AT&T is giving itself some extra space in which to close its $85 billion deal for Time Warner by extending the merger deadline to next year.
In a filing with the SEC, AT&T announced that it was moving the previous merger deadline of Oct. 22, 2017 out to April 22, 2018, giving it another five months to close a merger that has become the target of a U.S. Justice Department lawsuit.
The announcement from AT&T comes roughly one week after the company confirmed the lawsuit during the press conference, in which the company promised it would fight the DOJ’s attempt to block the merger.
“We do not intend to settle this matter out of simple expediency because the rule of law is at issue here. Consistence in the application of the law is critical in a free market economy and it’s equally important for preserving confidence in our government, confidence that they will fairly adjudicate the matters brought before them. When the government suddenly, and without any notice or due process, discards decades of legal precedent, businesses large and small are left with no guideposts. Every business combination or significant investment becomes subject to the whim of a regulator. As we’re seeing here, that tends to be a roll of the dice,” said AT&T CEO Randall Stephenson.
AT&T said the burden of proof now rests in the DOJ’s hands and that AT&T and Time Warner believe the law is on their side. Although AT&T hasn’t mentioned President Donald Trump directly—and Trump denies influencing the DOJ’s decision—speculation still surrounds what role Trump and CNN’s tempestuous relationship may have played in the lawsuit. CNN is owned by Turner Television, a division of Time Warner.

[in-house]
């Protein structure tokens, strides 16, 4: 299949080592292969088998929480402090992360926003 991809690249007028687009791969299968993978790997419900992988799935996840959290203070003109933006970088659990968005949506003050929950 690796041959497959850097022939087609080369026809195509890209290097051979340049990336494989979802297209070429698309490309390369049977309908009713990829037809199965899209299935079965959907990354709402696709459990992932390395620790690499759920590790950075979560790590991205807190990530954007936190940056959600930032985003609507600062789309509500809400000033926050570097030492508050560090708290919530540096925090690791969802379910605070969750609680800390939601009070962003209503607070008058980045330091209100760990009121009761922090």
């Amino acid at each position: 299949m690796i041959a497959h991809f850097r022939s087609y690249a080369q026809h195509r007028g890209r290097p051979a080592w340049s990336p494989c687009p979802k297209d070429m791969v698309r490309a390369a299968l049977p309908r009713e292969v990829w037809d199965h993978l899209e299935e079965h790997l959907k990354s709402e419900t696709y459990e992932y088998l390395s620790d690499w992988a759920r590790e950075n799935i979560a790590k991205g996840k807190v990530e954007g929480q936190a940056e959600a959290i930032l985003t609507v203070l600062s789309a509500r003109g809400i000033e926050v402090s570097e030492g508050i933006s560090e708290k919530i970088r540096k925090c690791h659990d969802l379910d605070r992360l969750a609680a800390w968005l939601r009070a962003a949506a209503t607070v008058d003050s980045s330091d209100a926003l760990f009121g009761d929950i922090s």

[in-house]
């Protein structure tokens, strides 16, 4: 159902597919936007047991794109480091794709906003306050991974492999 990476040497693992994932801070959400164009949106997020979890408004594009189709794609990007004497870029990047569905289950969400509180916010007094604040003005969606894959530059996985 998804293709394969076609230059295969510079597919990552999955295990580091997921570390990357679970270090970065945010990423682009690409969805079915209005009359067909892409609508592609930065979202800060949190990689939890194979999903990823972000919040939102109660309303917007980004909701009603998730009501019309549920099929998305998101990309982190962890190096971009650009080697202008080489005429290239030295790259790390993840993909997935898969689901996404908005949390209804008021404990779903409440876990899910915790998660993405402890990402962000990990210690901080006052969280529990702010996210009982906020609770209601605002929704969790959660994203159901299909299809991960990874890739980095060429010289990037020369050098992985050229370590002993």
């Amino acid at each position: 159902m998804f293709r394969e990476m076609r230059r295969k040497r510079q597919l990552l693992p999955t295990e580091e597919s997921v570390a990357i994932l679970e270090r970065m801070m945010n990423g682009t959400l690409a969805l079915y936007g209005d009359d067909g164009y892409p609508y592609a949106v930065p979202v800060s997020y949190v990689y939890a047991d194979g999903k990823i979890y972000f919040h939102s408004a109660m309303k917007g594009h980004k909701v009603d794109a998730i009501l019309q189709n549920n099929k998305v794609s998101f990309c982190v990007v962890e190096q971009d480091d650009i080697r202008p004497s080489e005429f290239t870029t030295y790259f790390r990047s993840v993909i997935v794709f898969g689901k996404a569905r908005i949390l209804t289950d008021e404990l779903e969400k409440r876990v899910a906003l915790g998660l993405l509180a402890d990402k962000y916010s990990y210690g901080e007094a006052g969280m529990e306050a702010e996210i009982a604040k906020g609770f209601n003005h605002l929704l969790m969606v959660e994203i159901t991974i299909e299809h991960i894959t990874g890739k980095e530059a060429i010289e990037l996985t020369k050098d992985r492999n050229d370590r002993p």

Assistant Attorney General Makan Delrahim, a Trump appointee who now runs the Antitrust Division within the DOJ, has argued that AT&T will use its control over Time Warner's valuable and popular networks and programming—which include TBS, TNT, HBO and CNN, along with shows including "Game of Thrones" and NCAA March Madness—to hinder its rivals by making them pay hundreds of millions more for that programming.
“This merger would greatly harm American consumers. It would mean higher monthly television bills and fewer of the new, emerging innovative options that consumers are beginning to enjoy,” said Delrahim in a statement. “AT&T/DirecTV’s combination with Time Warner is unlawful, and absent an adequate remedy that would fully prevent the harms this merger would cause, the only appropriate action for the Department of Justice is to seek an injunction from a federal judge blocking the entire transaction.”
Although AT&T has requested an expeditious trial, today’s merger deadline extension proves the company is bracing for a lengthy battle.